Volunteers are the life-blood of Pact and work to support our services throughout the criminal justice journey. Last year alone Pact volunteers dedicated 24,000 hours of their time to supporting prisoners and their families. Below is a blog from one of our London Court Service volunteers. Pact's Court Service provides practical and emotional support to family members throughout the court process and acts as a gateway to other Pact services that could be helpful for families should the outcome result in custody. This is Danielle's story. 

Not in this alone: By Danielle

I am a volunteer for Pact’s Court Support Service for Defendant’s Families and Friends. I am based at Croydon Crown and Magistrate’s courts and at The Old Bailey. I carry a print-out of that days court listings, which shows me where to find the trial preparations, trials and sentences.  I always visit the witness service department as they sometimes refer defence witnesses to me and are also able to suggest where I may find defendants’ families.  I tend to hop from court to court in search of defendants and/or their families and friends in need of support, or even their defence barristers. The court environment is often the first point of contact that defendants and their families have with Pact and a key part of my role is to make them aware of our varied services in the community, in custody, for prisoners, people with convictions and their families. I , give them our information leaflet, and reassure them that our charity truly cares about everybody involved in their journey through the criminal justice system. 

When the people I meet realise they do not have to travel this road alone they are immediately relieved and grateful. The interaction I have with them is usually brief but it offers a beacon of hope when they may be in crisis. This hope is vital in giving them the strength to go forward.  During my time as a court volunteer, I have been available to offer emotional support and guidance to a defendant’s wife on a weekly basis during his trial, especially in relation to the impact the whole experience was having on their two young children. I also encounter many mothers who are absolutely distraught that their children have found themselves in these terrifying situations. I can be a shoulder to cry on or a hand to hold, hopefully giving them much needed support whilst they are at court.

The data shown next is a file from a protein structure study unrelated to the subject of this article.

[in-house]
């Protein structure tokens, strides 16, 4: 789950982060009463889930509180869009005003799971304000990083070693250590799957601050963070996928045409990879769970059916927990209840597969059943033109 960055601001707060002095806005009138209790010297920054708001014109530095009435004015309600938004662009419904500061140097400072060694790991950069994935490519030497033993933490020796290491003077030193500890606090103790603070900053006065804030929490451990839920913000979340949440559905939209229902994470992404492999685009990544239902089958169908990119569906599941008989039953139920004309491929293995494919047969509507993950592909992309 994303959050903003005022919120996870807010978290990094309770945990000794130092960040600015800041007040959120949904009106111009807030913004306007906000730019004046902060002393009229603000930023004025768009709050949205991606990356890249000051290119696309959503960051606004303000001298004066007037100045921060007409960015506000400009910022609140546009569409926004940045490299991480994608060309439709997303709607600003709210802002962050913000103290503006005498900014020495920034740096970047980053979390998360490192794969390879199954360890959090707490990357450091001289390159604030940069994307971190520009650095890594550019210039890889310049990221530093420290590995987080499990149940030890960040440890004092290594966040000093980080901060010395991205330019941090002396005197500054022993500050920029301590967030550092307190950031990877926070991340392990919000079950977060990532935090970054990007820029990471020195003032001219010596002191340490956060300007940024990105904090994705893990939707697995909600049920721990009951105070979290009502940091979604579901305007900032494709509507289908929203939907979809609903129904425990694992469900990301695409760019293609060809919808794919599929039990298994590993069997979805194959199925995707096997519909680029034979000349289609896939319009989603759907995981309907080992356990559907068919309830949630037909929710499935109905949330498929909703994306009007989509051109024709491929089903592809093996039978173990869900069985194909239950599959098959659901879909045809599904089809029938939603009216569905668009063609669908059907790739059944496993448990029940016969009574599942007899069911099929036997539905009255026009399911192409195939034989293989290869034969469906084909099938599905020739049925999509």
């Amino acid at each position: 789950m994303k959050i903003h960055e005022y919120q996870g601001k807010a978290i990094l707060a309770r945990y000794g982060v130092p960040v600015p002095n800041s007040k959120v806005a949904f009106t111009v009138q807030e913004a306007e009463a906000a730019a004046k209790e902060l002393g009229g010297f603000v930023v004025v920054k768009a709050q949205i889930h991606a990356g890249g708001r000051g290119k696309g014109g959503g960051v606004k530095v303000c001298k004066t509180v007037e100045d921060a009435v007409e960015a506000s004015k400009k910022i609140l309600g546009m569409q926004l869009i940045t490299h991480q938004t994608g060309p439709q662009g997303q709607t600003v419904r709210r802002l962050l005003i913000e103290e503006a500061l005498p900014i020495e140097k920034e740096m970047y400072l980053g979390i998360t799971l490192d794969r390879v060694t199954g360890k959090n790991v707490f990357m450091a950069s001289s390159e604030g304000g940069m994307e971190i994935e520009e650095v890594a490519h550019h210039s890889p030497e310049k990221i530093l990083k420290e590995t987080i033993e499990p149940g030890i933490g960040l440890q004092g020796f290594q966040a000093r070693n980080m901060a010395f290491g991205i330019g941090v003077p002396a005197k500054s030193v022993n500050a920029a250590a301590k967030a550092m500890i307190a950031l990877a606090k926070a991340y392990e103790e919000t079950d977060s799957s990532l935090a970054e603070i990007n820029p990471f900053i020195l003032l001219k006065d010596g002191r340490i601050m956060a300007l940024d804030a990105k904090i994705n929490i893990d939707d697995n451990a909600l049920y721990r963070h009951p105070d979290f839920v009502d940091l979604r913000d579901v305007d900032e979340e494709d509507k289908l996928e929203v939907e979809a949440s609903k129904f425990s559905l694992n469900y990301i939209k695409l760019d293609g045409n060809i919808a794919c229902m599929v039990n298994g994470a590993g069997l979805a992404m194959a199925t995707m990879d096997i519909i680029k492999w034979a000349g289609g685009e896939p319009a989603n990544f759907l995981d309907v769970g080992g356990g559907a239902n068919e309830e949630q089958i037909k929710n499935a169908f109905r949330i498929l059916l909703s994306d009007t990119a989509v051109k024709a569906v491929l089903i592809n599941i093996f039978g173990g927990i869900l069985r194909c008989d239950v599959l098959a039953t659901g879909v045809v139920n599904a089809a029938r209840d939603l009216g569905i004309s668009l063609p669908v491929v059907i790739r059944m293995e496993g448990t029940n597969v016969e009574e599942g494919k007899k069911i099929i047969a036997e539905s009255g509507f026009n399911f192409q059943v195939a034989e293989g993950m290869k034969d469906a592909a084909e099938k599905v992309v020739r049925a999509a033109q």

I have also come across a few young men who face their trial totally alone because they are too embarrassed for their families and friends to hear the details of their court case. They too are usually grateful for my offer to just sit in the gallery near them in the dock. I have also helped give some people practical advice such as which prison their loved one may go to should they receive a lengthy custodial sentence, rules of visiting, and the effects it may have on housing, bank accounts, pensions, etc.  Most defendants on trial respond positively towards me, not only to the offers of Pact’s various services, but to being treated with respect, dignity and kindness, and for giving them hope that they need not go through this process alone.  

The court staff, including judges, barristers, ushers, clerks, security guards, probation officers and witness services really value the good work that Pact’s court volunteers do, which shows how important our job is. We press on – Together, in Hope.

We are in vital need of more volunteers to support our growing services. If you could offer a small amount of your time to support prisoners and their families in the community or in prison please get in touch. You can find details of the roles available in your area by following this link. Together we can work to give even more people the chance of a fresh start.